You can take as much time as you want studying the score boxes and learning how to improve your game, and click OK to go on and play the next hand. Of course, if you're playing against other players over the Internet, you shouldn't spend too much time doing this.
A complete game of Chinese Mah-Jongg consists of four rounds. Each round has its own special wind (East, South, West, North). A round is complete when the deal has passed completely around the table. The deal passes around the table only if the dealer (East at the beginning of the game) does not win that hand. So a complete game of Mah-Jongg normally consists of sixteen or more hands. There are many fine points you'll need to learn (all described hereafter), but if you are just starting, you should jump right in and play against A.I. players and observe what goes on. When you have questions, consult this guide or the onscreen Help menu's Manual - Rules feature.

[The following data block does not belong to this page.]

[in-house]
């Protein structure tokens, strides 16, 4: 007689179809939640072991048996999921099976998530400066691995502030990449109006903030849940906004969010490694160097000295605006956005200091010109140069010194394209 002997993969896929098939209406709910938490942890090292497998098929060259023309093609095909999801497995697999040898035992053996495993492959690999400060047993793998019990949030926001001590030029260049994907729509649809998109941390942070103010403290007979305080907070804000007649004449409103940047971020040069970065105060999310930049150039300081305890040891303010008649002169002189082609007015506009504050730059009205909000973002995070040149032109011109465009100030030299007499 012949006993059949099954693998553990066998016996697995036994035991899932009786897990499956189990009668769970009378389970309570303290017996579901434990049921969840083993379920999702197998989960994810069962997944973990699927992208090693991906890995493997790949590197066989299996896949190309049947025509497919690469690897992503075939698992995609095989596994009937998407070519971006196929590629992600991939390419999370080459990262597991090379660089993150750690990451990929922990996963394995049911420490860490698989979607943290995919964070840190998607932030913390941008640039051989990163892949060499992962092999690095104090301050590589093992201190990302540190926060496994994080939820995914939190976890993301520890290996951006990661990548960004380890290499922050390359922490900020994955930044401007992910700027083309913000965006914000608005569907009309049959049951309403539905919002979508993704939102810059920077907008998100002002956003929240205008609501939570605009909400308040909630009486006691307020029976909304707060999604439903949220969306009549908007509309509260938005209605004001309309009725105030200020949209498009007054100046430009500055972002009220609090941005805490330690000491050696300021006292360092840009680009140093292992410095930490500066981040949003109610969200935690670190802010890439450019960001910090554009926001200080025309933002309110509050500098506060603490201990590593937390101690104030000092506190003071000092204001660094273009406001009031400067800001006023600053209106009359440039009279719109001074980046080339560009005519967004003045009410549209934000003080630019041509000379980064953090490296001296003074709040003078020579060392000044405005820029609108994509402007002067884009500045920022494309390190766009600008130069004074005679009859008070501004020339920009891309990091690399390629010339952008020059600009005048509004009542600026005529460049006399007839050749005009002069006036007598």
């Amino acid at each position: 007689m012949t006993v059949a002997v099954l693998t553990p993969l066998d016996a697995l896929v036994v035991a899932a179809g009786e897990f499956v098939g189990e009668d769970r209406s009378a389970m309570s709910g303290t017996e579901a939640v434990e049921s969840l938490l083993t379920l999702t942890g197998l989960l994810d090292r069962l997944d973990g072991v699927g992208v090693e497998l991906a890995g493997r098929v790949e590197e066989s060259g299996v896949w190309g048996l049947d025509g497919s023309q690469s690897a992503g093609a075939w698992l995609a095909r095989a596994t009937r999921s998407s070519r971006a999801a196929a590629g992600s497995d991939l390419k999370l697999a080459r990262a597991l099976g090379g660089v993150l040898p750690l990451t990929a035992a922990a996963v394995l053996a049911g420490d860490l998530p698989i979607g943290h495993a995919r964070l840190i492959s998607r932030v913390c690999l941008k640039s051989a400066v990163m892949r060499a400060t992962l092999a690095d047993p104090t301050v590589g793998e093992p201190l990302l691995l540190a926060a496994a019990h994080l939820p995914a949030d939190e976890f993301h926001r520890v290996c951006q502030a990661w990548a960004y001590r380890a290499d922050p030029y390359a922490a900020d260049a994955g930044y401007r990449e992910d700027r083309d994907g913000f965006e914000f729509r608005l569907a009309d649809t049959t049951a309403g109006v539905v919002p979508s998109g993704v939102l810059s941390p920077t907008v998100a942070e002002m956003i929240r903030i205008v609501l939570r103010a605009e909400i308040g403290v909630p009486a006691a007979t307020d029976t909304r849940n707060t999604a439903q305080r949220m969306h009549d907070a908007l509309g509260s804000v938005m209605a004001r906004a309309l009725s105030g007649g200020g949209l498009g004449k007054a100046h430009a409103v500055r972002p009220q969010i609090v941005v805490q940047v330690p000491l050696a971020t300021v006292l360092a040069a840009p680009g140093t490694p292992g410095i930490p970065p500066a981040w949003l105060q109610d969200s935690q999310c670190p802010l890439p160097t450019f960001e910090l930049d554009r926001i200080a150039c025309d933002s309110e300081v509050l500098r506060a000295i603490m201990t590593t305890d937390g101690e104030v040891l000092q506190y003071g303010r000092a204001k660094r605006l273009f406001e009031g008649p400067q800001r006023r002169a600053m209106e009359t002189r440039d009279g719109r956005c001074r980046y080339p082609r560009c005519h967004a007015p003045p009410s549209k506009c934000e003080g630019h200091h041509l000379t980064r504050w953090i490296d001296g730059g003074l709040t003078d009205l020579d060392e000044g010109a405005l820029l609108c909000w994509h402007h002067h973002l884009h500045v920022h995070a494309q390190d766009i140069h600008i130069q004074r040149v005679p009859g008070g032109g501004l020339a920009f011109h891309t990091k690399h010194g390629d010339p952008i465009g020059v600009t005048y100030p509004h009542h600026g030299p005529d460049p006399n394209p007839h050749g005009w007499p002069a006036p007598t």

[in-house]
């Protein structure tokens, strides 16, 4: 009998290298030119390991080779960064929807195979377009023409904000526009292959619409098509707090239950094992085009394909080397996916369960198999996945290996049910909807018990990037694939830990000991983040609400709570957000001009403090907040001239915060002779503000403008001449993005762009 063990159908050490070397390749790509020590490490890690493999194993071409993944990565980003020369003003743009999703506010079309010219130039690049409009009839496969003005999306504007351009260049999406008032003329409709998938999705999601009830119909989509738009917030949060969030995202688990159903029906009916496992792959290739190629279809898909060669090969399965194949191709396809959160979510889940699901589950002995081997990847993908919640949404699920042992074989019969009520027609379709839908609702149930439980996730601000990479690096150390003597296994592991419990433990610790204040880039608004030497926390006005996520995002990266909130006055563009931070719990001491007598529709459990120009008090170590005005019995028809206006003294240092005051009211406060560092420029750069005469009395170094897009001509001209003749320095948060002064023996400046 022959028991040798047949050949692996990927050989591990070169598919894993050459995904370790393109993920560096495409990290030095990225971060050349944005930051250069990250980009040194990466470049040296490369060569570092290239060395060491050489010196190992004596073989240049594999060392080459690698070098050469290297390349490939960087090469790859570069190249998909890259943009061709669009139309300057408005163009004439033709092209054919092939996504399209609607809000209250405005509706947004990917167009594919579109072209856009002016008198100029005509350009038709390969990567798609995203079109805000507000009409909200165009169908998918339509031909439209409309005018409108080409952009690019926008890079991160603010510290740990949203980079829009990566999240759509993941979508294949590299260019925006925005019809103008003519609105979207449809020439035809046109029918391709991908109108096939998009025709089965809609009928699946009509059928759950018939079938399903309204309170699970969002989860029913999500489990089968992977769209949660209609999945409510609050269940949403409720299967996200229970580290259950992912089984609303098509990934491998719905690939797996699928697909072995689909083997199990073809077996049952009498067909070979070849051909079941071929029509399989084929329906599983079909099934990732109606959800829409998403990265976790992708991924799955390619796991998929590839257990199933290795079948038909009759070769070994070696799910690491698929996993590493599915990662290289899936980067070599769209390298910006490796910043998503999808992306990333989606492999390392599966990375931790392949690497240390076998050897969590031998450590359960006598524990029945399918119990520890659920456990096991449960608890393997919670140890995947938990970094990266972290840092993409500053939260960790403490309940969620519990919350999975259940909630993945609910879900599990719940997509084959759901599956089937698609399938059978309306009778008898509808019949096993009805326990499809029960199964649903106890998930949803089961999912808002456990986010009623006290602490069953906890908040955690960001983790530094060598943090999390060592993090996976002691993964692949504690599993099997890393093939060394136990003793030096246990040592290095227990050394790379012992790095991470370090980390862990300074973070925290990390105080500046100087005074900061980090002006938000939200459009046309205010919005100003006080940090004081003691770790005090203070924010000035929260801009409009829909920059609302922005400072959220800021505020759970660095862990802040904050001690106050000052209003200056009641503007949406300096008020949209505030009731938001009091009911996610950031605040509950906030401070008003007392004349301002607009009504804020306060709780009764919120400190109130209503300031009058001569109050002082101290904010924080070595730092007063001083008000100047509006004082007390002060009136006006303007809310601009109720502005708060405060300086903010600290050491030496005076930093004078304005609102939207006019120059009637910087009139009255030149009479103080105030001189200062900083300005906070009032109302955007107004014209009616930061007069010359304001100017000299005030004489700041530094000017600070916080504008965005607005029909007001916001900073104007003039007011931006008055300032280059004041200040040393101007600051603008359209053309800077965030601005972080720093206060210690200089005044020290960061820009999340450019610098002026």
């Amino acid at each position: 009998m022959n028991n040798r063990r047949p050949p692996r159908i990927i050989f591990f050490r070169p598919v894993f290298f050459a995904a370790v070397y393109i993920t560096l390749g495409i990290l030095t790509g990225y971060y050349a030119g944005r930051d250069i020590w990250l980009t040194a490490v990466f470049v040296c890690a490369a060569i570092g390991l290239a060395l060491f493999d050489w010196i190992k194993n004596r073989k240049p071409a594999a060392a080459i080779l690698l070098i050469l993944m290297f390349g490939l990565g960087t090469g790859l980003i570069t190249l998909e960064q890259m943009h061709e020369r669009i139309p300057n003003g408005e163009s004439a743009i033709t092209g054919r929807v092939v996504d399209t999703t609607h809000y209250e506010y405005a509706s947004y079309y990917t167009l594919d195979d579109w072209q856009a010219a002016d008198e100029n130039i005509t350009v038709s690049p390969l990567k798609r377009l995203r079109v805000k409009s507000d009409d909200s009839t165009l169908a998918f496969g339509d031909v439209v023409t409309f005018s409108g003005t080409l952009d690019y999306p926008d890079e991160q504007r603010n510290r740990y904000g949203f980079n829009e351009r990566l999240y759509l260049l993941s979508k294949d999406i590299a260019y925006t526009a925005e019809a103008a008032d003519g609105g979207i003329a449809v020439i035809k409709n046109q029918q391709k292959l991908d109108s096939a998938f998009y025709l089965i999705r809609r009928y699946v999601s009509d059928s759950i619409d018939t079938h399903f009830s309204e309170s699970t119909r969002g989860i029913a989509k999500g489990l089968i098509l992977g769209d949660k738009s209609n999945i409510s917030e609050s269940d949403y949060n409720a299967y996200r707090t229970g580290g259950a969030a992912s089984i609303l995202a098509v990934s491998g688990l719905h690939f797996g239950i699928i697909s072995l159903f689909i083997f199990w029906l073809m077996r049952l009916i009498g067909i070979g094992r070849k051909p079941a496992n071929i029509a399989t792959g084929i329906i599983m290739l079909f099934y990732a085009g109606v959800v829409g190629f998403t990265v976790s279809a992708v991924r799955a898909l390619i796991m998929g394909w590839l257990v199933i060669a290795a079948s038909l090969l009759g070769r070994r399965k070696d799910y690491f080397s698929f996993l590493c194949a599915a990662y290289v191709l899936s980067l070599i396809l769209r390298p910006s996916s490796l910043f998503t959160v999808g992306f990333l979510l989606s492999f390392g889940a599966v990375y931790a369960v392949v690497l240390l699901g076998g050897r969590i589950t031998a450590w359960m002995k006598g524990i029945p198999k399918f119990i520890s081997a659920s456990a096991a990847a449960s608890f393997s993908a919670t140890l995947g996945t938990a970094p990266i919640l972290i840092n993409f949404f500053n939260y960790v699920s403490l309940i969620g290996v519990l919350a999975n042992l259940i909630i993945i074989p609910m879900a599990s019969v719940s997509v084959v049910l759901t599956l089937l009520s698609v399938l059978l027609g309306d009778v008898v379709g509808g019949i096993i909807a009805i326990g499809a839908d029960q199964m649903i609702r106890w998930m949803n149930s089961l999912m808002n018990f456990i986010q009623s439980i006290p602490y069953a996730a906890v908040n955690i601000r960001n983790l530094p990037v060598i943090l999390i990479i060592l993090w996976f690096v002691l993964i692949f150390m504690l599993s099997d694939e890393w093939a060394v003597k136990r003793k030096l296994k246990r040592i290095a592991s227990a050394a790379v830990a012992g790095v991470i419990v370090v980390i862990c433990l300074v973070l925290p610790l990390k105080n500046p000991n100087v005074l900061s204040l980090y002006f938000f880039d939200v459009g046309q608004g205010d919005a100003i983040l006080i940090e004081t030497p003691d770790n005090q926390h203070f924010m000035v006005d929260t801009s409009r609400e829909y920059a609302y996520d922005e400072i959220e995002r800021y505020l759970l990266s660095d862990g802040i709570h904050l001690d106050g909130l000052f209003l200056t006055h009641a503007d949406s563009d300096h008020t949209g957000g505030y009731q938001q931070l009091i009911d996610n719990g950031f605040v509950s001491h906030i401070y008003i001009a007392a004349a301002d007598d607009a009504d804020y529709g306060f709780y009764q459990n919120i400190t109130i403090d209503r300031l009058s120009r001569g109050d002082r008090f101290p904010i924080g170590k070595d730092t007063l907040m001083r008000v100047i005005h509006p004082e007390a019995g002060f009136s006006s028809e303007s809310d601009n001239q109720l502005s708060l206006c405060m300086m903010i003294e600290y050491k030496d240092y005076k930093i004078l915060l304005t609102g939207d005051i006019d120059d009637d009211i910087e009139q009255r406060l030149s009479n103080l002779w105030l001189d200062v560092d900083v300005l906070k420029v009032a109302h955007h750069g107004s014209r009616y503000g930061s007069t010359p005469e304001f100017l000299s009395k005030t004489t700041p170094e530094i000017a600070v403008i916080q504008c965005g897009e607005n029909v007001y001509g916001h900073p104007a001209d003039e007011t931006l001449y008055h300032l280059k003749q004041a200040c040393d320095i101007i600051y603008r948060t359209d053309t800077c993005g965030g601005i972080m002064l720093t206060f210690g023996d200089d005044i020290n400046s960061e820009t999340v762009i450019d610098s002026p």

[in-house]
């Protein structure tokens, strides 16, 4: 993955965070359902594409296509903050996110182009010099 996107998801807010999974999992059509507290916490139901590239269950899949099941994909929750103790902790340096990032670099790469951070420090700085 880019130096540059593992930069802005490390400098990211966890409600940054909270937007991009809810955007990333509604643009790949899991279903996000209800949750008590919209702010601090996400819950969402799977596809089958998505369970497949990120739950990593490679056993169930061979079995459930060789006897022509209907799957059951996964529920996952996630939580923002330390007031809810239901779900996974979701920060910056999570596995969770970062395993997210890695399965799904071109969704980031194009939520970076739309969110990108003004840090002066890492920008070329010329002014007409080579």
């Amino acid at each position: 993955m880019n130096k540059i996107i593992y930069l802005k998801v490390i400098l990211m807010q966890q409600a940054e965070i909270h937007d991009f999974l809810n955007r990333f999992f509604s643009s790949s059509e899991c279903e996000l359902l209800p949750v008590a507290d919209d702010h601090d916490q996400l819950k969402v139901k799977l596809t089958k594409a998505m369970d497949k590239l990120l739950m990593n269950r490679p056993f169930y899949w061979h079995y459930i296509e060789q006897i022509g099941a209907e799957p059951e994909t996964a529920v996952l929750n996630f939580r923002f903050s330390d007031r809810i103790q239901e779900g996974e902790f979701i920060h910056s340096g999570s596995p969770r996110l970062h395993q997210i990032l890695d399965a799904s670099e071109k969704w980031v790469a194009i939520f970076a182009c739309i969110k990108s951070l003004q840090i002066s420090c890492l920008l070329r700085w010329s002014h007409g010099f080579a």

When playing offline (against A.I. opponents only), you can save an unfinished game and continue again at a later time. When playing online (against other people), you will most likely play as many hands as the four of you can manage - saving is not possible when playing online.